Accounting for about 600,000 cases per year, venous ulcers account for up to 90% of slow-healing ulcers on the lower leg. These ulcers are due to problems with the flow of blood returning to your heart and lungs, aggravated by the fact that your body works against the force of gravity.
While veins resist the backward movement of blood, they can start to fail as you get older or when you suffer from other health conditions. Ulcers can result as a complication of vein failure.
When venous ulcers become a problem, you’ll benefit from medical partnership with an experienced phlebology practice like MD Vein and Skin Specialists. Specializing in the care of venous conditions, Dr. Clement Banda has the expertise you need to deal with leg ulcers.
The first step, however, is recognizing that you have issues requiring treatment. Here are five signs that the sores on your legs may be venous ulcers.
Veins have internal valves that prevent the backward flow of blood. Since the pumping action of the heart is weakest in your feet and lower legs, these valves are essential for one-way movement of blood, assisted by your leg muscles as you walk and function throughout your day.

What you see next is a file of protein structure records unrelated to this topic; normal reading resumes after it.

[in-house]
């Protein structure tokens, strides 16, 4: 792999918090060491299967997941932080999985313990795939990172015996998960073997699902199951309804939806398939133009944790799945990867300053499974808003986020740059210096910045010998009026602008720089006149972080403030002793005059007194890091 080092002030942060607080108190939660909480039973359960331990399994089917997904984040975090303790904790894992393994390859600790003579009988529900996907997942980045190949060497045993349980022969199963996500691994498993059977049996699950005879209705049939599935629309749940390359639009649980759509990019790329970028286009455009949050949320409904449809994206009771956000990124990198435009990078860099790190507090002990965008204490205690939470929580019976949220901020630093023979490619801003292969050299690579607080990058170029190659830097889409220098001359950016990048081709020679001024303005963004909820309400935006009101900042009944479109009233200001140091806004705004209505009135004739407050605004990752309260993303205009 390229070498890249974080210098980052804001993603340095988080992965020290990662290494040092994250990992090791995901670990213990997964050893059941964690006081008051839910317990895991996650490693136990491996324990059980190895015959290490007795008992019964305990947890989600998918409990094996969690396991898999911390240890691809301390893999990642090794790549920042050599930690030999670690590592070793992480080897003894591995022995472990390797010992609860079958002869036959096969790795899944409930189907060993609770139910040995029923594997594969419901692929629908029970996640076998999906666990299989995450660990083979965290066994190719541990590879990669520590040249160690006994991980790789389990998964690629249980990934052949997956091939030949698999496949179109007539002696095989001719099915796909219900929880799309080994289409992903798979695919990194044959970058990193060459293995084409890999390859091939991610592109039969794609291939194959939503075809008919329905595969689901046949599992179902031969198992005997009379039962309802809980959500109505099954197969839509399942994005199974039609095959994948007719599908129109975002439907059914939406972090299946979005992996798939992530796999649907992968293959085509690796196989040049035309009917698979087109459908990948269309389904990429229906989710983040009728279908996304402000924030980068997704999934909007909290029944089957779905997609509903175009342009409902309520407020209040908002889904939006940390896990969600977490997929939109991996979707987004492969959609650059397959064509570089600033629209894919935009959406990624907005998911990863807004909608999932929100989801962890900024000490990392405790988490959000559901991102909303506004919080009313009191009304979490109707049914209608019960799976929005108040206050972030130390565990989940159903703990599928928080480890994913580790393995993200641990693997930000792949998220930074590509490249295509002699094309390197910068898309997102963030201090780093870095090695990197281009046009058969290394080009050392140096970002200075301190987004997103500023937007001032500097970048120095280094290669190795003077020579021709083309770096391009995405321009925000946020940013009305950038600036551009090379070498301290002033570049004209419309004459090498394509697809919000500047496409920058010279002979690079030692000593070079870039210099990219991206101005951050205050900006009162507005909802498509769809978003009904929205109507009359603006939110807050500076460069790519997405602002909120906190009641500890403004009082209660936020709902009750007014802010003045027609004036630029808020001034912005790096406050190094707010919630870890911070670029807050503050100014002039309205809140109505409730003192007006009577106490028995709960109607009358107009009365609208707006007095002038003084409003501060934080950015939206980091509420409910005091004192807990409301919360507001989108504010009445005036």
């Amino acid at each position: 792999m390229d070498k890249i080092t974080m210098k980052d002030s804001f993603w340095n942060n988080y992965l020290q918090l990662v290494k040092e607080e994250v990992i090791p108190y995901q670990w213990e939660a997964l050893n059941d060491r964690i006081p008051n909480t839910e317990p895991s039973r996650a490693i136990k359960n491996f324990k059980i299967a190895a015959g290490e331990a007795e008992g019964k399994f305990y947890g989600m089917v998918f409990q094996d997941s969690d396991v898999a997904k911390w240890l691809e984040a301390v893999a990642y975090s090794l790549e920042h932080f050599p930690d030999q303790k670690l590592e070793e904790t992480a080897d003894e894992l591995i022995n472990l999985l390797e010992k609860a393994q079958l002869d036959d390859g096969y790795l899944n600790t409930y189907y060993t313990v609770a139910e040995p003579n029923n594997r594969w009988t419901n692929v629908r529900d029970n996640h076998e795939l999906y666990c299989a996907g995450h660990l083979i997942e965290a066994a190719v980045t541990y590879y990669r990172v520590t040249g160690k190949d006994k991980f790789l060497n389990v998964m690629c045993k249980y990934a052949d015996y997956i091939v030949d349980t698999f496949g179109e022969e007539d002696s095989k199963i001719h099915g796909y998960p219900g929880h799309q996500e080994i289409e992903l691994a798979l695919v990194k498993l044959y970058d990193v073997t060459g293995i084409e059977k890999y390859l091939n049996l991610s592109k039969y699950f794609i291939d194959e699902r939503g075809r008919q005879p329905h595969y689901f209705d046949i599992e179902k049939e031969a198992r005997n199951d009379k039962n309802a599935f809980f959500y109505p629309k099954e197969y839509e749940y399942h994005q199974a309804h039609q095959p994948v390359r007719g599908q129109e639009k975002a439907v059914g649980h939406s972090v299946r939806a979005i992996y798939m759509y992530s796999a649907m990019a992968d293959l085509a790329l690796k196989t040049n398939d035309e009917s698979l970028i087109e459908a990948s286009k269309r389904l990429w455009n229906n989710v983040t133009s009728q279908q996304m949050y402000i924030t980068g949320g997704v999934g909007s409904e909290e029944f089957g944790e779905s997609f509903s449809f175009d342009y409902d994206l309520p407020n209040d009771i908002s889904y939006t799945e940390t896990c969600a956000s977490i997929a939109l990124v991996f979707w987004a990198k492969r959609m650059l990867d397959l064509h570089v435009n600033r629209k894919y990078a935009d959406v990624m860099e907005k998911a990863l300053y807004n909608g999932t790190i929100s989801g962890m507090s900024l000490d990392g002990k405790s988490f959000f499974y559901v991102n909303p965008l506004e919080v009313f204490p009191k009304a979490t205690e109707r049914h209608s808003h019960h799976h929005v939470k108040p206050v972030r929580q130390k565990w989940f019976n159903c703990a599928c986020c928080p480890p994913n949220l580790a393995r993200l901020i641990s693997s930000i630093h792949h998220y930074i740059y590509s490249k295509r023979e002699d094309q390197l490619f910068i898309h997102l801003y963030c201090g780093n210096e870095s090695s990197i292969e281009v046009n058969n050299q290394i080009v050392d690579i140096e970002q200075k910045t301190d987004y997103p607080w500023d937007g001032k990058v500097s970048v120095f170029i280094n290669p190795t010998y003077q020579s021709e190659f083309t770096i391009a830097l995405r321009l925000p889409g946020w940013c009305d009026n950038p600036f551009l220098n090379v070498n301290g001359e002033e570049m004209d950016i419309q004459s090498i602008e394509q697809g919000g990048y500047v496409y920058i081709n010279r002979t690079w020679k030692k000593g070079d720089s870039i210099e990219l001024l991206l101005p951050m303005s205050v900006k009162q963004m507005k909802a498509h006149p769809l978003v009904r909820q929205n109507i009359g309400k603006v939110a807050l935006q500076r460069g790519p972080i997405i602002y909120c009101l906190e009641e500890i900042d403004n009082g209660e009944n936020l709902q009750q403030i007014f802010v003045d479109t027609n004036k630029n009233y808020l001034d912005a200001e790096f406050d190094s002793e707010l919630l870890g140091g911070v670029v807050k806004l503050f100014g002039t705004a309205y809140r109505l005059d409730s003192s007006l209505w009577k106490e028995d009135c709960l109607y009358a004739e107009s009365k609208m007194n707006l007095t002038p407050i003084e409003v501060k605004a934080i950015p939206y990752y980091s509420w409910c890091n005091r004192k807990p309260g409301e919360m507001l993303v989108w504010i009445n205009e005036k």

When you don’t have sufficient movement, such as when you have a job that requires long hours in sitting or standing positions, the valves take on more than their share of the blood burden, and some may begin to fail due to the backward pressure of circulation.
Blood begins to pool, and it can leak out into surrounding tissue. When it reaches the skin, it begins to cause problems that eventually lead to venous ulcers.
You can detect the early signs of vein valve failure when your legs experience cramps, feelings of heaviness, and swelling in the ankles and lower legs. You may have sensations of itchiness and tingling, and your skin’s appearance can change, becoming harder and discolored, a sign of pooling blood beneath it.
Once sores appear, you can suspect venous ulcers when these conditions develop.
Sores start to form, usually ringed with red and covered with tissue that’s yellow. There’s likely little sign of healing over time, and the sore itself may get worse despite your efforts to care for it.
The skin around the sore appears discolored in shades of red, purple, or brown, indicating pooling at this location. Skin may have a shiny or dry appearance.
Unlike cuts and scrapes, which often develop scabs that are regular oval or round shapes, venous ulcers tend to follow the shape of the pooled blood that comes in contact with the underside of your skin, leading to irregularly shaped borders.
Itching and tingling might develop into pain, both at the site of the venous ulcer and elsewhere in the leg.
When an ulcer develops pus or a bad odor, it’s a sign that your ulcer is infected. This is usually accompanied by red skin surrounding it that feels warm to the touch.
Contact MD Vein and Skin Specialists by phone or online if you recognize any of these signs of venous insufficiency or venous ulcer. Treatment means faster healing and fewer complications, so book your appointment now.